Minnesota Prairie Roots

Writing and photography by Audrey Kletscher Helbling

Elusive sleep & a whole lot of other stuff April 14, 2023

Filed under: Uncategorized — Audrey Kletscher Helbling @ 5:00 AM
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Coloring can be calming and therapeutic. (Minnesota Prairie Roots copyrighted file photo)

IT’S ONE IN THE MORNING and I am wide awake. My head hurts. I’m restless, unable to fall back asleep after awakening to use the bathroom. I’ve only slept 2.5 hours. A long night looms. My efforts to settle in and resume sleeping aren’t working. Randy needs his rest so I head to the living room and curl into the recliner.

I’m feeling jittery. I switch on the table lamp, pick up a thick coloring book from the floor, pull out the 64-crayon box of Crayolas. Soon I am rhythmically coloring a cat with an orange crayon that is way too reddish-tinted for a domesticated feline. Maybe a tiger. But at this hour I don’t care. I just want to feel some calm and methodically working crayons across paper helps.

When I finish coloring the cat clutching a bouquet of flowers, I decide it’s time to try sleep again. I pull two fleece throws around me, snuggle in for some shut eye. I intentionally aim to relax my body, quiet my mind. I can’t. I hear a pleated shade in the dining room click against the window frame in the gentle wind of the night. I hear the hum of the refrigerator. Every noise is amplified.

By now, I guess the time to be 3 am. I need my sleep. My head still aches. I am overtired, exhausted. I decide to move to the couch. I clear the space of Randy’s cellphone and extra pillows and yesterday’s newspaper. I hesitate to lie down, apprehensive about the vertigo that comes when I need to get up. As soon as I’m lying down, I notice the curtain is not completely pulled shut, letting in a sliver of light. I ease myself up to avoid dizziness, walk across the dark living room, pull the fabric together. Back to the sofa. The red and blue lights of a passing ambulance pulse through the room. I remain on edge, alert, unable to achieve what I most want and need. Sleep.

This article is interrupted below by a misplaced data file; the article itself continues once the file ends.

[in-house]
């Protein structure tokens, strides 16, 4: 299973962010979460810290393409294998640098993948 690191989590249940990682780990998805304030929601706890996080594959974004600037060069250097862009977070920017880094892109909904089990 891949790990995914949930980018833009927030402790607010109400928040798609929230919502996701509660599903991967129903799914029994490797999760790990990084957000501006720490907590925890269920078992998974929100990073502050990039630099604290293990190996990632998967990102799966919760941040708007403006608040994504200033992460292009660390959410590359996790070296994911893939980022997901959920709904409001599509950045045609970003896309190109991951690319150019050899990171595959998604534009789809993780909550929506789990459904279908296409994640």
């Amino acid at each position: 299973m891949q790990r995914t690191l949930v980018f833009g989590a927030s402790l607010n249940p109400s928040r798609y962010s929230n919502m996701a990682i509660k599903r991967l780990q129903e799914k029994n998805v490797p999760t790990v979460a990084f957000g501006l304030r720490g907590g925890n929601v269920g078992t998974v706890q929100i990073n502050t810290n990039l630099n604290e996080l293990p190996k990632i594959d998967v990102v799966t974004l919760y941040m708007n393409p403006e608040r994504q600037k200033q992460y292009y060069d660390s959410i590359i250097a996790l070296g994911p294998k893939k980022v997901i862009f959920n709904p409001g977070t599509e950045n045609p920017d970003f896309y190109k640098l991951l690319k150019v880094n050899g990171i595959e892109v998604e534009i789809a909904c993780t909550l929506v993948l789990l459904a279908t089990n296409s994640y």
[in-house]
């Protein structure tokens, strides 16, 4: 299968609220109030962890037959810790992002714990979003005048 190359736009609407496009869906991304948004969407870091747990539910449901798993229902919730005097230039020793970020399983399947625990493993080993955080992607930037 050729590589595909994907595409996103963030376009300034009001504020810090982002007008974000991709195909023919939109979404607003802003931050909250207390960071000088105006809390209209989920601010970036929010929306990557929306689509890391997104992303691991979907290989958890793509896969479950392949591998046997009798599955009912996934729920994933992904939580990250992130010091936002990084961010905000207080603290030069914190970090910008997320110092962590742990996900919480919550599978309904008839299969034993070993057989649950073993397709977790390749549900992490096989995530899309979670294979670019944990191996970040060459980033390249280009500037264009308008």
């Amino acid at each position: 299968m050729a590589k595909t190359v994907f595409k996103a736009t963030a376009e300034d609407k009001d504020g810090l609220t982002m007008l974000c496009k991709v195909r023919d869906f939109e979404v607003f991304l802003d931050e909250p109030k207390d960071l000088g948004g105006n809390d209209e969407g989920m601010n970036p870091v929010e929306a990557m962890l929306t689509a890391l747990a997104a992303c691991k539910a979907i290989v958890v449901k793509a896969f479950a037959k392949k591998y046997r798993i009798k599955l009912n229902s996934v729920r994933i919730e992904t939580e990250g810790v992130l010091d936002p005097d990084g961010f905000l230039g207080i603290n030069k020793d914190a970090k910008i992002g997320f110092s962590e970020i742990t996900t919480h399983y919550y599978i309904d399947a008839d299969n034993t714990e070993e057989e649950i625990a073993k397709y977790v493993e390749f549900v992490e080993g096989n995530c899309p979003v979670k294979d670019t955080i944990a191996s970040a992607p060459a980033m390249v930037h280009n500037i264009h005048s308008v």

Blackbirds cluster in a tree. (Minnesota Prairie Roots copyrighted file photo March 2022)


Eventually I fall into a fitful sleep. I awaken well before dawn. Slowly, morning is rising. I hear the first birds tweeting, only a cardinal’s trill distinguishable like a solo in the birdsong. Occasionally, vehicles pass by on our arterial street, an indication that daybreak is upon us. Traffic increases as time passes. Still, I’m hoping for sleep in this morning dark.